GTC doesn’t just do practical tree conservation; before we can start protecting, or encouraging our partners to do so, we need to find out which trees need our help. To that end, the whitebeam (Sorbus) experts of Europe recently convened in Zagreb, Croatia to review draft red list assessments produced by the GTC. Over 190 assessments were agreed upon over the four-day workshop.
The task at hand
When confronted with the task of red listing the trees and shrubs of Europe, we were unsure where to start. So following the expression ‘bigger is better’, we started with one of the largest groups on our list of European trees: the Sorbus genus. Part of the Rosaceae family, Sorbus in English are commonly known as whitebeams, rowans or service trees. It is a genus of deciduous trees and shrubs found across the temperate regions of the world.
After delving into the taxonomy of the Sorbus genus in Europe, it was clear that there were far more species than we first anticipated. Our final list grew and grew until we had 190 species to assess – and all in just 2 months.
Before the workshop, GTC drafted red list assessments for every species. To do this, we assembled information from scientific literature, floras and books to find information on the distribution, population size, trends and threats to these species. Using all of this information, we made preliminary conservation assessments of all the European Sorbus species. This method of categorising allows conservationists to prioritise species most in need of conservation action.
Four nights in Zagreb
In early June, eight Sorbus experts from across Europe gathered in Zagreb, Croatia for an intense four day workshop to review of all 190 draft assessments. These experts spend much of their time in the field, often finding and describing new species of Sorbus and know everything there is to know about these species. Their collective brains contain the most up to date information on Sorbus population numbers and local threats, so they are the best-placed people to determine the current state of each species and their distributions.
Not only did the workshop allow us to make sure we had the most accurate information for our red list assessments, many of these experts had collaborated over email on the very papers we had used to compile our red list assessments but they had never met face to face. So this was a great opportunity for the group to network and discuss the most pressing issues facing their genus.
Four days of Sorbus talk ended with 190 complete Sorbus red list conservation assessments, covering the entire European region. The complete red list assessments for European Sorbus species will be available on our website in early 2017 – so watch this space.
To celebrate, we headed into the hills above Zagreb in search of wild Sorbus. We were not disappointed. We found several Sorbus aria trees (one of Europe’s more widespread species) as well as many other interesting European plant species.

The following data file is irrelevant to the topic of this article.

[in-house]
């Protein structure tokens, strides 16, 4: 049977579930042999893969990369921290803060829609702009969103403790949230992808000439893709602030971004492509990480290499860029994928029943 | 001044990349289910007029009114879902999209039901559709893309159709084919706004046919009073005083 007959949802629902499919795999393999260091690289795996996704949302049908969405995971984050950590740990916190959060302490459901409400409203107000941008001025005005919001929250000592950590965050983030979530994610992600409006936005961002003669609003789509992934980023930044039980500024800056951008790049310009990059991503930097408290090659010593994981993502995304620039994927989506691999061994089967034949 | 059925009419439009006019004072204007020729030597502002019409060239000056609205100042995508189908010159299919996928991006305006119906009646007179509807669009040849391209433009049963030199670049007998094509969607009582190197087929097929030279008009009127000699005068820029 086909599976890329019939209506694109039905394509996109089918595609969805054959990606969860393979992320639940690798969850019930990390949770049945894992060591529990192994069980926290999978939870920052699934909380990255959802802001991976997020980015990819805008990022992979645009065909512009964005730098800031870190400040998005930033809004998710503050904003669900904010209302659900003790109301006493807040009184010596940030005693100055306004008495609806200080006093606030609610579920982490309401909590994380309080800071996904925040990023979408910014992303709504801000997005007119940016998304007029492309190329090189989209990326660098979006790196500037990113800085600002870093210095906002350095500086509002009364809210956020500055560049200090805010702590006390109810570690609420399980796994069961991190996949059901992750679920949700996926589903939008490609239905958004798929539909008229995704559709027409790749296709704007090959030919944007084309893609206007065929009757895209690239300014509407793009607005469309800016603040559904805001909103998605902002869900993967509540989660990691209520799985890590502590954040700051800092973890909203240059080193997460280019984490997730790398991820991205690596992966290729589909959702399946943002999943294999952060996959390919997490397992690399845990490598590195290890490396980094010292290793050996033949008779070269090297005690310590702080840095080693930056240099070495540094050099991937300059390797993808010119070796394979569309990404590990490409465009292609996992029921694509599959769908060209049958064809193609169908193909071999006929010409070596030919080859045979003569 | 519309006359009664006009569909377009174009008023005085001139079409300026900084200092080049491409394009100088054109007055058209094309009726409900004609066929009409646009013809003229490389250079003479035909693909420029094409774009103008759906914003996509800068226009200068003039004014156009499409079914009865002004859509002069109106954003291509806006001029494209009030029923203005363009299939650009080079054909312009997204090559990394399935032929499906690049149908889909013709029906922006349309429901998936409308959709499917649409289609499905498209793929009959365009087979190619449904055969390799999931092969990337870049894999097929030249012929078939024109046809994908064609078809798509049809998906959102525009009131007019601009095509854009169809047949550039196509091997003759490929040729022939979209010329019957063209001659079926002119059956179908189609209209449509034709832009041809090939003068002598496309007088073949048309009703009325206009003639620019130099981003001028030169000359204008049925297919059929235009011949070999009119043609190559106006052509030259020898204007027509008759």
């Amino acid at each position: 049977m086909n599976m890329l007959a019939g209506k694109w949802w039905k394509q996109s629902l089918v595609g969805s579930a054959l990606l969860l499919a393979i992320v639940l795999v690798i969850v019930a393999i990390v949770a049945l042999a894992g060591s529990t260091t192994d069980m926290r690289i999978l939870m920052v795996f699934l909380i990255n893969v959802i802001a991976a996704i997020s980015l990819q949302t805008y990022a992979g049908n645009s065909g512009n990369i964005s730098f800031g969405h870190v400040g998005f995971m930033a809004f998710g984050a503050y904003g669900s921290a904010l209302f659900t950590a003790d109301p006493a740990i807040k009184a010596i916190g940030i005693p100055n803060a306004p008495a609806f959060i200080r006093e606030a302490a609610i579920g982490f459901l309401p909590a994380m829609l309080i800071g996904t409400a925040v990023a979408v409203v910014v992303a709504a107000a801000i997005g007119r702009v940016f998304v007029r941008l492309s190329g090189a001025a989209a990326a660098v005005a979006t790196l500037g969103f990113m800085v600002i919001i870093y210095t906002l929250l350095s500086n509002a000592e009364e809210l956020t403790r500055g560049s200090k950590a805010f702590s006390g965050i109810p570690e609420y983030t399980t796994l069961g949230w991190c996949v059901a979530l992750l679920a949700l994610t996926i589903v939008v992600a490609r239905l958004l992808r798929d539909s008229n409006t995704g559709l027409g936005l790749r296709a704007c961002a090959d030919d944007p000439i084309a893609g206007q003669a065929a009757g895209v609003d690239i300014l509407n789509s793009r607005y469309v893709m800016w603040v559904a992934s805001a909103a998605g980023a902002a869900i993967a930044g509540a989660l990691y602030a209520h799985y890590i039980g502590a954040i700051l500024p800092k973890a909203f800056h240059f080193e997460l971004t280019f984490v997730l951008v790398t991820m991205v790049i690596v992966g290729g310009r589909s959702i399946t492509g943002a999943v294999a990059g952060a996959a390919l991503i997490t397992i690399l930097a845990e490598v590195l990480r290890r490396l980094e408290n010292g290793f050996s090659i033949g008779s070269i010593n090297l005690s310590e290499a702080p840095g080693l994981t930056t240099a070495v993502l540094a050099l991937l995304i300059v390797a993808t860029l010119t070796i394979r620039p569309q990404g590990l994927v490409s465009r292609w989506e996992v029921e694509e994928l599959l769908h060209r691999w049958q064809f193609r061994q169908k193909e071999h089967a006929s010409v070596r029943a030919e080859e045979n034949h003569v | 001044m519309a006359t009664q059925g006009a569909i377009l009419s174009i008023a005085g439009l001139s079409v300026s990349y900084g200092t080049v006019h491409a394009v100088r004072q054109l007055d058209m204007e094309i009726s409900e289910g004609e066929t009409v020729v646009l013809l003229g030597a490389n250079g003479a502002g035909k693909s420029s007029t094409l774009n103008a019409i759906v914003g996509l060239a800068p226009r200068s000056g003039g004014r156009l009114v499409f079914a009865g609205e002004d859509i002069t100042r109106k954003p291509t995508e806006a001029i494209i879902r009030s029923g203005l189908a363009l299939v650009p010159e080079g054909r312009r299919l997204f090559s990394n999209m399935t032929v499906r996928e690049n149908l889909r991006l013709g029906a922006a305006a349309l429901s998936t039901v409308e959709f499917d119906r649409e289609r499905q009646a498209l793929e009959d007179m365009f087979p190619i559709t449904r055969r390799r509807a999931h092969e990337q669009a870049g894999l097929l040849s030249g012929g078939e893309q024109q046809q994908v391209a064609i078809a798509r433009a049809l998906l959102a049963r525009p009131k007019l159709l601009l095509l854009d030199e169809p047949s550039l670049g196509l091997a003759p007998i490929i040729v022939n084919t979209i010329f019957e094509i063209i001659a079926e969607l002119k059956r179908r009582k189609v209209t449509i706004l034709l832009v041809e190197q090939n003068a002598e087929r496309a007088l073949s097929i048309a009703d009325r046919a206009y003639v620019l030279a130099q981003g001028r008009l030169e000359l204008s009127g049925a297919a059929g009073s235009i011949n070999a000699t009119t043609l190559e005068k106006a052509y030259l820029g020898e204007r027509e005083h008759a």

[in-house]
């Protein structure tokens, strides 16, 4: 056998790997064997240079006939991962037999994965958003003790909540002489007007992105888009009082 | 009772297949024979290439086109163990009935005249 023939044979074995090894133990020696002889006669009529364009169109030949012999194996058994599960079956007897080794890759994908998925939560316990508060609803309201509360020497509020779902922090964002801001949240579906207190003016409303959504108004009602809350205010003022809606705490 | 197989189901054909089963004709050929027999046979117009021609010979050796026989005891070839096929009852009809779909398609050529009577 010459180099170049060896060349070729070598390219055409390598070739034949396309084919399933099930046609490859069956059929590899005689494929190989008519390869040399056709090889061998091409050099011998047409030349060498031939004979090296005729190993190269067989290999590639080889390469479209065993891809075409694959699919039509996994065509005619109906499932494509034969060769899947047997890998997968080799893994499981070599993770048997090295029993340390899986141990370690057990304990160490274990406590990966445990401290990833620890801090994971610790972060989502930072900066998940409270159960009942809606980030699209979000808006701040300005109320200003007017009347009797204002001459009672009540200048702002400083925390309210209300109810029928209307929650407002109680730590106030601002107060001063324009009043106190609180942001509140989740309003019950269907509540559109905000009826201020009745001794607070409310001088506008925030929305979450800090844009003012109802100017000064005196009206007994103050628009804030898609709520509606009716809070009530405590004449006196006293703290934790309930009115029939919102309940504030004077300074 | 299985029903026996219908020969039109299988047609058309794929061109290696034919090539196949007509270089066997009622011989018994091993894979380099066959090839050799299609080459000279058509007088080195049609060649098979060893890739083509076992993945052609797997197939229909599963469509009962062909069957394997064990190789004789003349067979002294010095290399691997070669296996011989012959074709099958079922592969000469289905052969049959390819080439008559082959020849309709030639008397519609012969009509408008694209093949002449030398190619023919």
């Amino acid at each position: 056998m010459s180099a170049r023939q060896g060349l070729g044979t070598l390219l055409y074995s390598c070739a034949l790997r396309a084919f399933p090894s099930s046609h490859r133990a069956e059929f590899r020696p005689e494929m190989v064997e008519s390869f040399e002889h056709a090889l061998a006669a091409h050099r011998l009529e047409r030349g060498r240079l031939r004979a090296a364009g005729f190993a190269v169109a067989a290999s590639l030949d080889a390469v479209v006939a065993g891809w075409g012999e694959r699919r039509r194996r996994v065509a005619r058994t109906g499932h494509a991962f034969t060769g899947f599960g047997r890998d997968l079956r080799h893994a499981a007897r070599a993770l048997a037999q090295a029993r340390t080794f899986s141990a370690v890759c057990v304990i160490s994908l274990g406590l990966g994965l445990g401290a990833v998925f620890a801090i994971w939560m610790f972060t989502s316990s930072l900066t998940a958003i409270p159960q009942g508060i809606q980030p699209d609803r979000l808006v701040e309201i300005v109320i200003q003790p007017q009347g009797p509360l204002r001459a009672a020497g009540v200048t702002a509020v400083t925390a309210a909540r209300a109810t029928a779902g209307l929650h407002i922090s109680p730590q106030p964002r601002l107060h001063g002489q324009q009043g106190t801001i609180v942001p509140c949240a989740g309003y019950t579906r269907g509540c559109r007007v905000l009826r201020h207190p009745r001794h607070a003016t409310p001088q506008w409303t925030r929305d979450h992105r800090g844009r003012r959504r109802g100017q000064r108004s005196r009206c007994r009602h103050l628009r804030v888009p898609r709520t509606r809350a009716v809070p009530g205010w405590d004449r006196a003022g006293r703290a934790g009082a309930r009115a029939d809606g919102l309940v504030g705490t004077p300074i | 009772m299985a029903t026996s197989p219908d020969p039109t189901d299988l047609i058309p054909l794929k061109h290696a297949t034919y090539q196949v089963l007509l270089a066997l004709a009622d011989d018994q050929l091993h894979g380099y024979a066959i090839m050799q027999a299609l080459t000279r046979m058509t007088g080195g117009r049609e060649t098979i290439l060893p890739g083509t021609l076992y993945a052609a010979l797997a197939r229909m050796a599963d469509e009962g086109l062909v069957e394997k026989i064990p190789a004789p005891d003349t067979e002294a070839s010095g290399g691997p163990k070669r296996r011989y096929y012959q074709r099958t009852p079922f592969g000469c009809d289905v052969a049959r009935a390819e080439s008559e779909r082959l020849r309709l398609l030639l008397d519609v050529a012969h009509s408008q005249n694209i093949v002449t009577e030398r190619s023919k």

Where do we go from here?
After weeks of immersion in the world of Sorbus, the workshop was over. However for conservationists working on threatened Sorbus species, this is just the start.
Once we have identified the threatened species, conservation action planning comes into play. This may be at the government level, influencing policy, or at the local level, informing the choices that are made on the ground to improve the conservation status of a species and protect it from extinction.
Our workshop identified that almost 75% of European Sorbus are threatened with extinction. This high number of threatened species most likely reflects a change across Europe in farming and woodland practices. Previously woods would have been coppiced and grazed, creating gaps in the canopy for light-loving Sorbus. As these practices are slowly being abandoned throughout the continent and forests are left to regenerate, Sorbus species are confined to the woodland edges or rocky outcrops where other species cannot grow.
Not everybody considers Sorbus species as a high priority for conservation action because they can evolve quickly and readily form new species. However, conservation action for Sorbus – involving creating space in the canopy by selectively removing commoner species – can be achieved on a relatively low budget giving Sorbus the chance to flourish in tandem with forest regeneration.
Moreover, if the revival of such management can be targeted to priority sites – e.g. areas containing range restricted Sorbus – it could also serve to bring the rarest and most threatened Sorbus back from the brink of extinction. The hope is these assessments will inspire both national policy makers and local conservation practitioners to take action to keep the amazing Sorbus diversity alive and well.
Now to red list the other trees and shrubs of Europe. The GTC team will next dedicate our time to red listing a further 300 unevaluated trees and shrubs of Europe to identify which other trees are in need of conservation action.
Red List assessments and distribution maps for European Sorbus species are currently being finalised and will be available on the IUCN Red List website in early 2017, and the resulting publication ‘European Red List of the trees and shrubs of Europe’ will be published later that year.
This work is part of IUCN’s EU LIFE project, for which GTC is assessing the trees and shrubs of the pan European region. The project is also funding the red listing of a number of other groups including saproxylic beetles, molluscs, mosses and ferns, all contributing to the European Red List.
This work contributes directly to the ‘Global Tree Assessment’, an initiative run by BGCI and the IUCN/SCC Global Trees Specialist Group to assess all the world’s trees by 2020.
For more information about GTC’s contribution to red listing efforts, click here.